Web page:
Jerry Versus The Pencil Sharpener

Public Enemy #1
Public Enemy #1

Jerry’s body language told me that he was bored.  Heck, I was bored.  Unlike him, who had his face planted on the top of his desk and was probably taking a nap, I was at the front of the class reviewing the syllabus and classroom procedures.  I wanted to take a nap, too.

“This is the in-box– turn your work in here.  This is the out-box– once your work is corrected, it’ll be here.  This is my desk.  Don’t touch it,” I explained as I made my way to the pencil sharpener, “And this is the pencil sharpener.  If you need your pencil sharpened, ask me to do it.  It doesn’t like students.”

Jerry lifted his head sharply, giving me a look that clearly said, “What the hell?!”.  Ah, he was paying attention.

The pencil sharpener is a run-of-the-mill shiny silver dial-a-hole, crank-handle model mounted to the side of a cupboard.  There’s nothing that separates it from the hordes of sharpeners the world over, except that the user has to earn its respect.  For the last six years it has taken fiendish delight breaking, eating, or just flat refusing to sharpen my students’ pencils.  It can turn a brand new Ticonderoga into a stub in no time flat.  Students, who have learned their lessons the hard way, just give me their pencils and watch in awe as I return it to them sharp and gleaming.

One day as we worked on imagery and figurative language posters, Jerry brought me an orange colored pencil and asked if I’d sharpen it.  He watched me closely as I inserted the pencil, cranked the handle, and returned it to him.  As far as he could tell, I used the sharpener the exact same way he was taught how to use it way back in kindergarten.  He looked at the sharpener.  He looked at me.

“I can do this.  I can use this sharpener!” he exclaimed.

“Oh really?,” I retorted, smiling at him, “You want to take on the pencil sharpener?”

He nodded his head, “Yeah.  There’s nothing special about this.”

“Go for it,” I challenged.

He marched back to his group and grabbed two more pencils and marched back.

“Now watch this,” he said as he thrust the first one in, cranked, and pulled it out.  The pencil emerged, its round wooden tip formed a cave around where the lead should have been. “What the…?!”

I grinned up at him as I took the pencil out of his hand and expertly returned it to him healthy and whole, “As I said.  It doesn’t like students.”

Jerry gave me a look meant to wither me.  This had escalated from a mild skirmish to an all out war.  Nothing was going to get the best of him– especially not his pipsqueak of an English teacher and her demonic pencil sharpener.  And especially not in front of the entire class whose attention was now directed at this heated battle.

“Move aside,” he commanded as he tested his abilities on his second pencil.  He again cranked the handle.  A hollow sound emanated from the sharpener’s belly. “What!  It’s broken now!  It’s not even sharpening!”  He cranked some more.  It was clear the grinders hadn’t caught the pencil.  The class tittered.

“It can’t be broken. I just used it,” I replied as I took over.  It worked and sharpened the pencil.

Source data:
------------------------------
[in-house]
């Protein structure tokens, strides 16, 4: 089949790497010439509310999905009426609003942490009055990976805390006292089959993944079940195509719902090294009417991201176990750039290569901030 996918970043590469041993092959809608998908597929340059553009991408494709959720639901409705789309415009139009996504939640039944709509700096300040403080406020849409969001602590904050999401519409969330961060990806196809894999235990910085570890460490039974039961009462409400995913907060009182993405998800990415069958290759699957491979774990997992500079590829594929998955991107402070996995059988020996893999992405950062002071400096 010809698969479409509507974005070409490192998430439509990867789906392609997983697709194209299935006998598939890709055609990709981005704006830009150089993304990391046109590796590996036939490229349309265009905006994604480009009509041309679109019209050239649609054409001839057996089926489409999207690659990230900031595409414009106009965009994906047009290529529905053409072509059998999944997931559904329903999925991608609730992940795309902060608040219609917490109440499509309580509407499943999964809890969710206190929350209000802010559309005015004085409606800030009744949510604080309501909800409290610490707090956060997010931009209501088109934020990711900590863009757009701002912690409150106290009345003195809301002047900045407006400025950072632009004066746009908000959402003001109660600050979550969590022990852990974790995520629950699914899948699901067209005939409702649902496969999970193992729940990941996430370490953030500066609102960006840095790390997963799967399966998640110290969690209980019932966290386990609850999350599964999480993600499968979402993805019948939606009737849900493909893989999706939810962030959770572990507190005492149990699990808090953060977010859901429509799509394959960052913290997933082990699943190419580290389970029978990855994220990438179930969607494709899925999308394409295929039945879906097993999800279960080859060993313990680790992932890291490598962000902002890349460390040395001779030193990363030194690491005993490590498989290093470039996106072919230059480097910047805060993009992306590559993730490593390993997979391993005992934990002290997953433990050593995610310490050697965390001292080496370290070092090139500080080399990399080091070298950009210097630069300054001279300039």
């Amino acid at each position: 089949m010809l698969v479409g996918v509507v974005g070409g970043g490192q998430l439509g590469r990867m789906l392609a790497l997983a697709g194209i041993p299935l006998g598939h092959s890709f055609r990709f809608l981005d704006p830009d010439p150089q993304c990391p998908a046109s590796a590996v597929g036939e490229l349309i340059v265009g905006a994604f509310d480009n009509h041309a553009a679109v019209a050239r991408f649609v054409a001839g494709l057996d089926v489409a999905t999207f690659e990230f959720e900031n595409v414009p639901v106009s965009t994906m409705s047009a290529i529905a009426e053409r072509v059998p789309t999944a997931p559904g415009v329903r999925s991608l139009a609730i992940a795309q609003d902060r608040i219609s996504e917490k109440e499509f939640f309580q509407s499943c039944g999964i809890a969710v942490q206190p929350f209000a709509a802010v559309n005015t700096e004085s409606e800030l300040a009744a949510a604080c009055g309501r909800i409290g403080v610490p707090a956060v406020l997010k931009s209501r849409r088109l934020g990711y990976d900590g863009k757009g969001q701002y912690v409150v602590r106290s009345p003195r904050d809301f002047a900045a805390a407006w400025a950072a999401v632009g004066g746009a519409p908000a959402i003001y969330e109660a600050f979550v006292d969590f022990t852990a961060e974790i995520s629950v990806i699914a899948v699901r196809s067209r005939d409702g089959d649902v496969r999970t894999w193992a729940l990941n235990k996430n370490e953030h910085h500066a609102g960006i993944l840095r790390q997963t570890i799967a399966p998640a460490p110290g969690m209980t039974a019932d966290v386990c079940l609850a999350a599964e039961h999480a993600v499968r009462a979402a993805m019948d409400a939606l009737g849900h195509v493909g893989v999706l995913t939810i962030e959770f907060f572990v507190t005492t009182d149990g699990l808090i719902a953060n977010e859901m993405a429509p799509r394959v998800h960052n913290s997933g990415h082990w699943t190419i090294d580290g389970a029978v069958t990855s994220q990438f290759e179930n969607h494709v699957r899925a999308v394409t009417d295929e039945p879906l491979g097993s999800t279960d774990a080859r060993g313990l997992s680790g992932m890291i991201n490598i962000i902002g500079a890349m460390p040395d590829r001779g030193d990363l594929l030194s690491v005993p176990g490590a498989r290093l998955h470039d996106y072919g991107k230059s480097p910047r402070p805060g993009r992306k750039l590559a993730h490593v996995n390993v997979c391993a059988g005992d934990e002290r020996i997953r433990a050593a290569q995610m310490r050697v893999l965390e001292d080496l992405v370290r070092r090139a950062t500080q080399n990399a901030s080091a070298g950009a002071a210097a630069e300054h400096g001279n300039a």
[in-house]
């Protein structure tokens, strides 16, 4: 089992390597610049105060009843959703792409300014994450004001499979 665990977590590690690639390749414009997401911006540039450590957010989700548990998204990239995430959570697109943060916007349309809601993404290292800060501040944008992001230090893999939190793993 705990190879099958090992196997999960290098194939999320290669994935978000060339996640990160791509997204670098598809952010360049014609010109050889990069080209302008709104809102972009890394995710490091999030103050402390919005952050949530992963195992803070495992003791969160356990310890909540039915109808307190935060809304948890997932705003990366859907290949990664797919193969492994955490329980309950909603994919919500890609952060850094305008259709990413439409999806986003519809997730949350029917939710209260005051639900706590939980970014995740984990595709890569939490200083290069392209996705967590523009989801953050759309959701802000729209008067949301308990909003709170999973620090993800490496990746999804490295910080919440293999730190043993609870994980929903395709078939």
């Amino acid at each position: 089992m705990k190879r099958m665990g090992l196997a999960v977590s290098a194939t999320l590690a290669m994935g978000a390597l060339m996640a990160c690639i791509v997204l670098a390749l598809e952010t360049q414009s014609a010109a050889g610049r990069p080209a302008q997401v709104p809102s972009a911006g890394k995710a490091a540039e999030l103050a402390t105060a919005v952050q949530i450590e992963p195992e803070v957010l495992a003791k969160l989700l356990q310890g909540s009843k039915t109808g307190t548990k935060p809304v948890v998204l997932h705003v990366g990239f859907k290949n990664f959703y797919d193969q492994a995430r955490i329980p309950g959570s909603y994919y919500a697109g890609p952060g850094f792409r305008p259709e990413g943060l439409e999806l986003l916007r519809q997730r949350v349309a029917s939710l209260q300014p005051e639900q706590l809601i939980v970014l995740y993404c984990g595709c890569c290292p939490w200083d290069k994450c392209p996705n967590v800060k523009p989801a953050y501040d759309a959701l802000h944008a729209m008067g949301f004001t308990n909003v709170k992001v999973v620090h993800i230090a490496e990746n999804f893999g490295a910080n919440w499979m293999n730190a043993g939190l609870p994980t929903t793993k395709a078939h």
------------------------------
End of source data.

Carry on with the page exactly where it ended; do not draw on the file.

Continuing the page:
He was stunned and visibly frustrated as the class laughed.  “Look,” he said as he glared down at me, “you’re crazy.  Your pencil sharpener’s crazy.  This is crazy.”

He marched back to his seat, plopped down, and crossed his arms.  He shook his head at me as I grinned and pet the pencil sharpener.

A couple of minutes passed.  He grabbed a yellow pencil and made his way toward me.  One of his classmates alerted everyone, “Look!  He’s going back!”

He stared down at me, rolling the pencil in between his fingers. “I’m going to do it, Ms. L. I’m going to sharpen this pencil.”

“By all means, please do,” I responded.

Shaking out his shoulders, he squared up to the sharpener.  He gave me nod; the class looked on in anticipation.  He placed the pencil inside, grabbed the handle, focused, and cranked quickly.  As if waiting for a sign, he suddenly stopped.  He pulled it out and there it was: just the curl of a wood shaving dangling from the pointy yellow tip.

He brought the top of the pencil up to his mouth like a tip of a gun and blew off the shaving. He smiled at me as the class burst into applause.

Slow Down, Casanova!

I think we can all agree that there is no such species quite as, well, unique, as the high school student.  Really, is there any being that can be so profound, yet so mystifying at the same time?  High school students teach us teachers a lot.  They teach us such edifying knowledge on how to use the computer, how to manipulate the thermostat, how to access pirated versions of The Dark Knight on the web (long story), and, most of all, how to dougie. Sometimes though, they go beyond the call of duty to teach you a lesson that transcends all others: how to woo your English teacher.

Wooing your English teacher takes a little more finesse than one might think.  It turns out that you can’t be like a besotted six-year old boy sitting next to his favorite camp counselor on the school bus and beam at her from departure to arrival.  Nor can you be like the college student visiting his instructor during office hours drenched in Drakkar Noir to describe how he lifted very heavy weights the night before.  No, these tactics won’t do.  Remember, these are devised by the teenage mind and are aimed at befuddling, bewildering, and beleaguering your beloved literature-lover and grammarian.

Now pay close attention to learn how you, too, can turn her heart away from the likes of Atticus Finch and Mr. Fitzwilliam Darcy and make it your own.

Show Initiative: Even after you have disclosed your fear of public speaking to her, volunteer to present your project first.  She will remember you for your gallant and brave action.

Greet Her Everyday:  This is a very important step in making sure that she knows that you exist.

Say “Goodbye” To Her Everyday:  Just in case she didn’t notice you when you walked in the door to greet her, make a point to look her in the eye, and say goodbye.  If she’s trying to discuss an issue with another student, stand there, wait, and stare until she turns, looks at you, and says, “Do you have a question?”